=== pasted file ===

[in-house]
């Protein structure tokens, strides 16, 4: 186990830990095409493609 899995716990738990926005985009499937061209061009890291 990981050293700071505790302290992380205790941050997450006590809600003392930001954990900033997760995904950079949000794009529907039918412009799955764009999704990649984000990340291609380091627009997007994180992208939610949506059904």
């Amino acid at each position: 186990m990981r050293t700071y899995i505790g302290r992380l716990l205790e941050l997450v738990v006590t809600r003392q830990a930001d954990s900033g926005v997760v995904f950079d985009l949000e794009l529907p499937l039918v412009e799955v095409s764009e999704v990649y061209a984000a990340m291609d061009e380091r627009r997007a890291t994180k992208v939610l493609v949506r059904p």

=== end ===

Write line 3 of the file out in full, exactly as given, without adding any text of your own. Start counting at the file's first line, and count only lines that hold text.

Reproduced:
């Amino acid at each position: 186990m990981r050293t700071y899995i505790g302290r992380l716990l205790e941050l997450v738990v006590t809600r003392q830990a930001d954990s900033g926005v997760v995904f950079d985009l949000e794009l529907p499937l039918v412009e799955v095409s764009e999704v990649y061209a984000a990340m291609d061009e380091r627009r997007a890291t994180k992208v939610l493609v949506r059904p």